by Martin G. Collins
July 10, 2007
After worshipping God in the synagogue on the Sabbath day, Jesus Christ and at least Peter, Andrew, James, and John went to Peter's home to relax and eat. When they arrived, Peter's wife's mother was bedridden with a fever, providing Christ an opportunity to perform another act of mercy (Matthew 8:14-15; Mark 1:29-31; Luke 4:38-39). This healing occurred on the same Sabbath that He exorcised the unclean spirit, revealing His authority over evil (see the March-April 2007 Bible Study: "Exorcism in a Synagogue").
Jesus was supreme over all that God granted Him, and the Gospel accounts illustrate this by showing His power over disease. After Peter's mother-in-law's friends and relatives had spoken to Jesus about her condition, He performed the miracle of healing directly and completely. She was so wholly restored to health that she could immediately attend to and serve her guests!
Comment: The mention of "Peter's wife's mother" proves that Peter was married. His wife was likely still living, as Paul later asks in I Corinthians 9:5, "Do we have no right to take along a believing wife, as do also the other apostles, the brothers of the Lord, and Cephas?" This indicates that several of the apostles were married during their ministries.
Erroneously, Roman Catholics claim Peter to be the rock on which the church was built, the vicar of Christ, and the first Pope. How can they maintain, then, that it is wrong for "priests" to marry? If this were a sin, why did Christ not immediately reject Peter as an apostle, since he had a wife? It seems incredible that the Catholic Church would teach that Peter was its "first Pope," a model to all his successors, yet forbid its priests to marry despite his being a married man!
Priestly celibacy is specifically contrary to New Testament teaching (I Timothy 4:1, 3). Paul instructs, "A bishop then must be blameless, the husband of one wife, . . . one who rules his own house well, having his children in submission with all reverence (for if a man does not know how to rule his own house, how will he take care of the church of God?)" (I Timothy 3:2, 4-5). Scripture makes no objection to God's ministers having a wife. As Hebrews 13:4 declares, "Marriage is honorable among all."
2. What important fact does Luke's account add? Luke 4:38.
Comment: It is probable that Peter's wife's mother (likely a widow) was living with them. The family and their friends were quite concerned by her fever-stricken condition. Aware of the miracles Christ had begun to perform, they pleaded with Him to intervene on her behalf.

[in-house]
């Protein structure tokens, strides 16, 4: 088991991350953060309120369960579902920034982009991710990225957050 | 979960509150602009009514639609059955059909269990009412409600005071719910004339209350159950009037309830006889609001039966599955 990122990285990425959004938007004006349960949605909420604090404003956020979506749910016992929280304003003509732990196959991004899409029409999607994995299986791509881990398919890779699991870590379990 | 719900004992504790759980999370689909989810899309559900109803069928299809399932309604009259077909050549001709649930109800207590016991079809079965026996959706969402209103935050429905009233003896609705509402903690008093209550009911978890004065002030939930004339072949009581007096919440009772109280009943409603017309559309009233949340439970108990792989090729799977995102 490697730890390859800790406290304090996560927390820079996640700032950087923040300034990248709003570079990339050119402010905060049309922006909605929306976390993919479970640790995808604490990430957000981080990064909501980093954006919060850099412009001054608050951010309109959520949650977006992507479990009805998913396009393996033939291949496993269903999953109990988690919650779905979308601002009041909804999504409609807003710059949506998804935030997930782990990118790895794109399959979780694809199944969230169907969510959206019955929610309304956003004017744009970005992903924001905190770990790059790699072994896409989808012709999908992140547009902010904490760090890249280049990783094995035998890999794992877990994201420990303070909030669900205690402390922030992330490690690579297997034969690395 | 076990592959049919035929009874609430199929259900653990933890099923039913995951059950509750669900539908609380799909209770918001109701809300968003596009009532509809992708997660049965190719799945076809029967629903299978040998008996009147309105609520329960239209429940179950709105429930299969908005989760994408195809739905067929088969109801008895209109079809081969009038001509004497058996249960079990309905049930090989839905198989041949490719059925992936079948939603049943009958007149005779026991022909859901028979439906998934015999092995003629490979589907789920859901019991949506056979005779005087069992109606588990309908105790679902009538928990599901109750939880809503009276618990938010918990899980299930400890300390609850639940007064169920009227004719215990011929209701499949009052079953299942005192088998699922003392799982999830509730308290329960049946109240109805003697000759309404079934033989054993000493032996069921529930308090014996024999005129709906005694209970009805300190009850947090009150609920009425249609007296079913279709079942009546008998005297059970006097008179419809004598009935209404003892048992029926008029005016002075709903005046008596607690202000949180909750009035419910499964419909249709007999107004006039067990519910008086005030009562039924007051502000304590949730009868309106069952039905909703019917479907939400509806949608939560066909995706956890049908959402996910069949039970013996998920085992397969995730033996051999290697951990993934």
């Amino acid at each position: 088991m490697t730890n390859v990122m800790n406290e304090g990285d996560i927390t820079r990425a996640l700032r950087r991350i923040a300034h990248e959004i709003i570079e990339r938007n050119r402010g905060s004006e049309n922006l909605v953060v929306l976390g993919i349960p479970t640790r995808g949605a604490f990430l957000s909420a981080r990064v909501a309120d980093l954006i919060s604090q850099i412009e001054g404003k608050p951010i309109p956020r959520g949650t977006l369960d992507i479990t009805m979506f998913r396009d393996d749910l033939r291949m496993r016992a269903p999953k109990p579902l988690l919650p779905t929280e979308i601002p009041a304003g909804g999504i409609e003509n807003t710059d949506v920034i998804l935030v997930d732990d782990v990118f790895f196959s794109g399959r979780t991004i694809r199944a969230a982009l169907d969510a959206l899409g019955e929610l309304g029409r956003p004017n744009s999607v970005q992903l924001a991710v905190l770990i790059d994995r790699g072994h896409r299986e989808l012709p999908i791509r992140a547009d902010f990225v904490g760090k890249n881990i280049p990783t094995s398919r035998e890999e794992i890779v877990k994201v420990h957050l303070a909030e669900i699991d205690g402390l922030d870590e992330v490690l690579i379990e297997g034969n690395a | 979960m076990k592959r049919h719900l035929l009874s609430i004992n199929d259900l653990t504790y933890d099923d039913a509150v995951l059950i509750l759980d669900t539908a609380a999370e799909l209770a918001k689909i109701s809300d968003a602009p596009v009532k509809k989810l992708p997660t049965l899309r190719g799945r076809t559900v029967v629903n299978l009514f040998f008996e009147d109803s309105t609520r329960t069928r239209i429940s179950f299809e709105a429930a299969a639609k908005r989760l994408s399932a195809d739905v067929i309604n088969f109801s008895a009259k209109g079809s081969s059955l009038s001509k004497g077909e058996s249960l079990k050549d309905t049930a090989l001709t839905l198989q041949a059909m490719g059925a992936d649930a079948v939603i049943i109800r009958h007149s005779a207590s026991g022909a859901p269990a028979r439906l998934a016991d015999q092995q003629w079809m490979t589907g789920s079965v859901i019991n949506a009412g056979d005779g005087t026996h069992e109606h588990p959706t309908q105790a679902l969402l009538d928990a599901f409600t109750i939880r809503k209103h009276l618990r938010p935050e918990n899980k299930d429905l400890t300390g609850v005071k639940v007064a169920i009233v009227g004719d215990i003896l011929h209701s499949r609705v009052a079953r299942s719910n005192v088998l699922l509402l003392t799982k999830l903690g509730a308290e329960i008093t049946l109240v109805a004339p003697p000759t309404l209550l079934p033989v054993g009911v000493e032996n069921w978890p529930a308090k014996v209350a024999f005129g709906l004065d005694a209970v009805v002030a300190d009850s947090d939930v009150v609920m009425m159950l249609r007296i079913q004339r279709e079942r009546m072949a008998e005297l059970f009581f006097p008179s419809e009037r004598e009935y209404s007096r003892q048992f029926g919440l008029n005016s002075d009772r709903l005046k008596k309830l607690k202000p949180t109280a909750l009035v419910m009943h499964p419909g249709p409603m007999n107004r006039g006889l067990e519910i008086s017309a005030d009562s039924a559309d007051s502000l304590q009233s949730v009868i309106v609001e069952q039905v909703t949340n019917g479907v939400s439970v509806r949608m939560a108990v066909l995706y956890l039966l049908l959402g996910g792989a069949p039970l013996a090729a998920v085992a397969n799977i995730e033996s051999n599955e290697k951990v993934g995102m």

Yet, only Luke, a physician, adds the vital fact that she had a high fever. A doctor in Jesus' day would have noted the degree of fever to assess the severity of the patient's illness. Luke would have made careful inquiry into the details of the situation before recording his account. Thus, his testimony to the miraculous power of Christ is more reliable and thus of great importance, especially to new converts and skeptics.
3. Why does Christ rebuke her fever? Luke 4:39.
Comment: When Jesus went into the room where the elderly lady lay, Luke writes, "He stood over her and rebuked her fever," another detail Matthew and Mark omit. Was he addressing some hostile power? On another occasion, He rebuked the raging wind and water to end a storm on the Sea of Galilee (Luke 8:24). "Rebuked" in this verse is the same word used in Luke 4:35 and Mark 1:25, where Jesus "rebuked" the demon during the exorcism in the synagogue. The word means "to censure or admonish." When Jesus rebuked something, evil was present, and His example instructs us that evil must be condemned if real healing is to occur.
There are times when the solutions to our problems may require rebuke or strong admonition. No one enjoys being on the receiving end of a rebuke, yet if sin has caused the problem, it must be rebuked before repentance can happen. In a larger sense, the world desires peace, but few are willing to punish evil. The attitude toward evil today is not that of condemnation but of toleration.
Even so, not all sickness is caused by sin (John 11:4). At times, God permits sickness to provide an opportunity to bring glory to Himself and His Son.
4. Why does Christ touch her hand? Matthew 8:15.
Comment: An important aspect of the miracle is manifested as Jesus lifted the woman by the hand, and the fever left her. The laying on of His hands (see Hebrews 6:2) was something He did often. He even touched lepers, though the Gospels never mention Him laying hands on a demon-possessed person. Through His hands flowed the power of the Holy Spirit, producing immediate restoration to health.
Another feature of this miracle is the way He infused full strength into the woman, enabling her to serve her guests. Her recovery did not include a period of weakness and exhaustion, which usually follows a high fever, but she at once became energetic and full of health. The restoration of her health must have encouraged great gratitude, which manifested itself in service to Jesus and the others there. This sets a pattern for all who are healed, both physically or spiritually: They should use their new strength to serve God and His people with thankfulness (I Thessalonians 5:18). Peter exhorts, "If anyone ministers [serves], let him do it as with the ability which God supplies, that in all things God may be glorified through Jesus Christ" (I Peter 4:11).